Speedy Cannabis Testing Technology being Offered out of Boston Based Company

Speedy cannabis testing will become more important as the commercial cannabis industry expands. The faster a testing facility can determine the compounds existing within a strain of marijuana, what the concentration of those compounds are, determine if there are pesticides or molds, then the quicker they will be able to turnover clients.

There are estimations of over 3,000 strains of cannabis, but without more research there is no way to tell exactly how many are out there. Regardless of how many strains that may exist, a distributor will have no way to know what strain is being offered to them by a grower, or whether it has pesticides or molds, without a test. Most states that have legalized cannabis, mandate that testing occur anyways and want to track the plant until it is sold to the consumer.

A technology is being offered by 908 Devices in Boston that tests cannabis quicker than other machines and is much smaller. Do you believe these sorts of technologies will have annual updates like smart phones and computers?

The compact, high-tech chemical sensors made by the Boston startup 908 Devices are used by emergency responders to scan for toxins after industrial accidents, and by researchers in the pharmaceutical and energy industries to profile the composition of drugs and petroleum products.

Now, the firm has unveiled a new sensor intended to give it a foothold in a less conventional but fast-growing industry: commercial marijuana.

The sensor, dubbed the G908, is a countertop “push-button” mass spectrometer designed to identify cannabis compounds. Its designers say the device approaches the accuracy of traditional “gold standard” lab equipment but is far smaller, faster, cheaper, and easier to use.

The company hopes to sell hundreds of the machines to marijuana labs, cultivators, and processors. Executives at 908 Devices, which has raised nearly $50 million in funding since its founding in 2014, believe the US market for marijuana testing equipment could soon reach a half-billion dollars.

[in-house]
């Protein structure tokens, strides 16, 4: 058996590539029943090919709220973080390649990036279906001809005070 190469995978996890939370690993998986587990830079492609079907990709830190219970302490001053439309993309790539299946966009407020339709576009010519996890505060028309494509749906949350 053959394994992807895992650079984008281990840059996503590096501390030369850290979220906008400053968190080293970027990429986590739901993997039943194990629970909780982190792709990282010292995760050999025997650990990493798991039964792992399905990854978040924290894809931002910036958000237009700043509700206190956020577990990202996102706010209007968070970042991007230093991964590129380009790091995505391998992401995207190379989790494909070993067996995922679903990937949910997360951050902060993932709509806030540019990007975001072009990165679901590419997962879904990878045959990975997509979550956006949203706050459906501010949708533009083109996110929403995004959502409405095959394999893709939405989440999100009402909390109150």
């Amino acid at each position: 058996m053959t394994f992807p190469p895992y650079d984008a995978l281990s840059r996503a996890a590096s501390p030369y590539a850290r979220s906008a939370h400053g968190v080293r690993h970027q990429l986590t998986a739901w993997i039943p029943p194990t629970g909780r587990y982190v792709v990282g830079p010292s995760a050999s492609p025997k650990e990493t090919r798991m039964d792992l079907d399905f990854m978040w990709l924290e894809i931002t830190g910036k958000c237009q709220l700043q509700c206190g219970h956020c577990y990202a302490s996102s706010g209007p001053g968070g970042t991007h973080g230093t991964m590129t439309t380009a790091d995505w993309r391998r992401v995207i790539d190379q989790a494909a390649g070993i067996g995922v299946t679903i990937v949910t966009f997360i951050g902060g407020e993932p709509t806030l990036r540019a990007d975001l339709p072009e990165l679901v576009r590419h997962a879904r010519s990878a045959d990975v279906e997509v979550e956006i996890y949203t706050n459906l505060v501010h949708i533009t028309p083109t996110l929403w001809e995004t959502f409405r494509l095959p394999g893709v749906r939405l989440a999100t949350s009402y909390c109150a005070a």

“We see cannabis as a growing part of the life-sciences market,” chief executive Kevin Knopp said. “If this is a legal product being brought to market, we need to be able to tell whether the potency and levels of solvents are within the requirements.”

In states where the drug is legal, regulators typically require commercially grown marijuana to be tested in professional labs for potency and contaminants such as pesticides and mold before it can be sold. 908 Devices is marketing its sensor to such labs, noting that its speed means technicians can test more samples each day.

“It cuts 80 percent off of the usual analysis time,” said Chris Hudalla, founder of ProVerde Laboratories, a lab in Milford that analyzes marijuana for dispensaries and which has been evaluating the G908. “That’s hugely advantageous because it can increase our throughput.”

However, he added, the machine isn’t quite sensitive enough to meet some state standards.

The company is also betting the device will appeal to pot farmers. It could help them detect problems in the plants and cultivate marijuana with precise blends of psychoactive compounds without waiting days for results from an off-site lab.

“If you have cultivation staff waiting around to go to the next step, you don’t want to say, ‘Come back in three days when the testing will be done,’ ” Hudalla said. “This lets you get an answer in a few minutes and move on.”

Working from a small sample of marijuana flower, the G908 can measure a plant’s potency and chemical profile. It can also test pot concentrates to ensure there are no residual traces of potentially harmful solvents some processors use to extract the plant’s primary psychoactive compound, THC.

The typical testing equipment currently used is about the size of a large basement freezer, costs up to $600,000, and can take 30 minutes or longer to return a result. The toaster-oven-sized G908, on the other hand, weighs just 28 pounds, costs under $100,000, and can spit out an analysis in as little as five minutes, the company said.

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Source: MJFeed

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